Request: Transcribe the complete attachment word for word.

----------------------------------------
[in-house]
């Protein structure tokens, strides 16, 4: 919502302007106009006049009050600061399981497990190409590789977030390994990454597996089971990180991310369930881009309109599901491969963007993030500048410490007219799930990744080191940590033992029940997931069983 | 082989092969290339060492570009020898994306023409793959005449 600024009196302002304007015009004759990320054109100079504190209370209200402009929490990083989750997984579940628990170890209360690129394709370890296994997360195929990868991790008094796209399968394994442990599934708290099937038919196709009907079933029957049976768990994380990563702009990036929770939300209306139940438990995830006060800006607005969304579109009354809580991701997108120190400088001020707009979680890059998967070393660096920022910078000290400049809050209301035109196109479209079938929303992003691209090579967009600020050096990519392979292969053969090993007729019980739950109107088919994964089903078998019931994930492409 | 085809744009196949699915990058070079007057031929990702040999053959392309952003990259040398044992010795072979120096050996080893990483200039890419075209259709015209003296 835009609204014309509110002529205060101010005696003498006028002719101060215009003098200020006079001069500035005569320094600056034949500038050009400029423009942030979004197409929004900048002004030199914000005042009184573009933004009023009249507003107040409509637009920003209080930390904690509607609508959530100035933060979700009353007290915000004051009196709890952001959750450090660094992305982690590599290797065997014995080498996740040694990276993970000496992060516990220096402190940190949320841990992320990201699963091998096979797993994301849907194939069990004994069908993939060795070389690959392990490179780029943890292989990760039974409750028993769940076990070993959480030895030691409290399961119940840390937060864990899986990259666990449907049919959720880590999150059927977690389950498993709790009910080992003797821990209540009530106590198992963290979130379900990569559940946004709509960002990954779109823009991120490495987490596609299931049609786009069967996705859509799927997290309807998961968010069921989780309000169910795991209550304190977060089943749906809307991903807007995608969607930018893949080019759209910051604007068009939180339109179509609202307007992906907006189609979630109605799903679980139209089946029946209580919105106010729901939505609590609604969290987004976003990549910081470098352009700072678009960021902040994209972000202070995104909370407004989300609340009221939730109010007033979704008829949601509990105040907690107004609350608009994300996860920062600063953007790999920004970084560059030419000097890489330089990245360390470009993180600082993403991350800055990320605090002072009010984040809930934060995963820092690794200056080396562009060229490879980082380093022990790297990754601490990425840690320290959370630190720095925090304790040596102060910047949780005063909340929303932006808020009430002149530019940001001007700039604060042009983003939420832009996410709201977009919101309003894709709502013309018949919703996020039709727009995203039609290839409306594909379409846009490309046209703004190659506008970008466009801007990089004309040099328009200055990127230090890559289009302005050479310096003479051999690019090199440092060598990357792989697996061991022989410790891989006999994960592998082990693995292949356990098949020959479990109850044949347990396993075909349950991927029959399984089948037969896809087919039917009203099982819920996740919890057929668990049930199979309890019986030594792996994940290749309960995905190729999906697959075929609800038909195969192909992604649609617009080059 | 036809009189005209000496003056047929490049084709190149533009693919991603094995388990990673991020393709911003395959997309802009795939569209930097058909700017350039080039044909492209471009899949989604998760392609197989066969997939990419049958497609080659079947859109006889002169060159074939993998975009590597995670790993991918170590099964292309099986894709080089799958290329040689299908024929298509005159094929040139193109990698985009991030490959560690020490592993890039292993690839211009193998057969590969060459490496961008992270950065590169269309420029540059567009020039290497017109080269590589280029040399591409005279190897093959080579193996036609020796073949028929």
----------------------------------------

[in-house]
């Protein structure tokens, strides 16, 4: 919502302007106009006049009050600061399981497990190409590789977030390994990454597996089971990180991310369930881009309109599901491969963007993030500048410490007219799930990744080191940590033992029940997931069983 | 082989092969290339060492570009020898994306023409793959005449 600024009196302002304007015009004759990320054109100079504190209370209200402009929490990083989750997984579940628990170890209360690129394709370890296994997360195929990868991790008094796209399968394994442990599934708290099937038919196709009907079933029957049976768990994380990563702009990036929770939300209306139940438990995830006060800006607005969304579109009354809580991701997108120190400088001020707009979680890059998967070393660096920022910078000290400049809050209301035109196109479209079938929303992003691209090579967009600020050096990519392979292969053969090993007729019980739950109107088919994964089903078998019931994930492409 | 085809744009196949699915990058070079007057031929990702040999053959392309952003990259040398044992010795072979120096050996080893990483200039890419075209259709015209003296 835009609204014309509110002529205060101010005696003498006028002719101060215009003098200020006079001069500035005569320094600056034949500038050009400029423009942030979004197409929004900048002004030199914000005042009184573009933004009023009249507003107040409509637009920003209080930390904690509607609508959530100035933060979700009353007290915000004051009196709890952001959750450090660094992305982690590599290797065997014995080498996740040694990276993970000496992060516990220096402190940190949320841990992320990201699963091998096979797993994301849907194939069990004994069908993939060795070389690959392990490179780029943890292989990760039974409750028993769940076990070993959480030895030691409290399961119940840390937060864990899986990259666990449907049919959720880590999150059927977690389950498993709790009910080992003797821990209540009530106590198992963290979130379900990569559940946004709509960002990954779109823009991120490495987490596609299931049609786009069967996705859509799927997290309807998961968010069921989780309000169910795991209550304190977060089943749906809307991903807007995608969607930018893949080019759209910051604007068009939180339109179509609202307007992906907006189609979630109605799903679980139209089946029946209580919105106010729901939505609590609604969290987004976003990549910081470098352009700072678009960021902040994209972000202070995104909370407004989300609340009221939730109010007033979704008829949601509990105040907690107004609350608009994300996860920062600063953007790999920004970084560059030419000097890489330089990245360390470009993180600082993403991350800055990320605090002072009010984040809930934060995963820092690794200056080396562009060229490879980082380093022990790297990754601490990425840690320290959370630190720095925090304790040596102060910047949780005063909340929303932006808020009430002149530019940001001007700039604060042009983003939420832009996410709201977009919101309003894709709502013309018949919703996020039709727009995203039609290839409306594909379409846009490309046209703004190659506008970008466009801007990089004309040099328009200055990127230090890559289009302005050479310096003479051999690019090199440092060598990357792989697996061991022989410790891989006999994960592998082990693995292949356990098949020959479990109850044949347990396993075909349950991927029959399984089948037969896809087919039917009203099982819920996740919890057929668990049930199979309890019986030594792996994940290749309960995905190729999906697959075929609800038909195969192909992604649609617009080059 | 036809009189005209000496003056047929490049084709190149533009693919991603094995388990990673991020393709911003395959997309802009795939569209930097058909700017350039080039044909492209471009899949989604998760392609197989066969997939990419049958497609080659079947859109006889002169060159074939993998975009590597995670790993991918170590099964292309099986894709080089799958290329040689299908024929298509005159094929040139193109990698985009991030490959560690020490592993890039292993690839211009193998057969590969060459490496961008992270950065590169269309420029540059567009020039290497017109080269590589280029040399591409005279190897093959080579193996036609020796073949028929």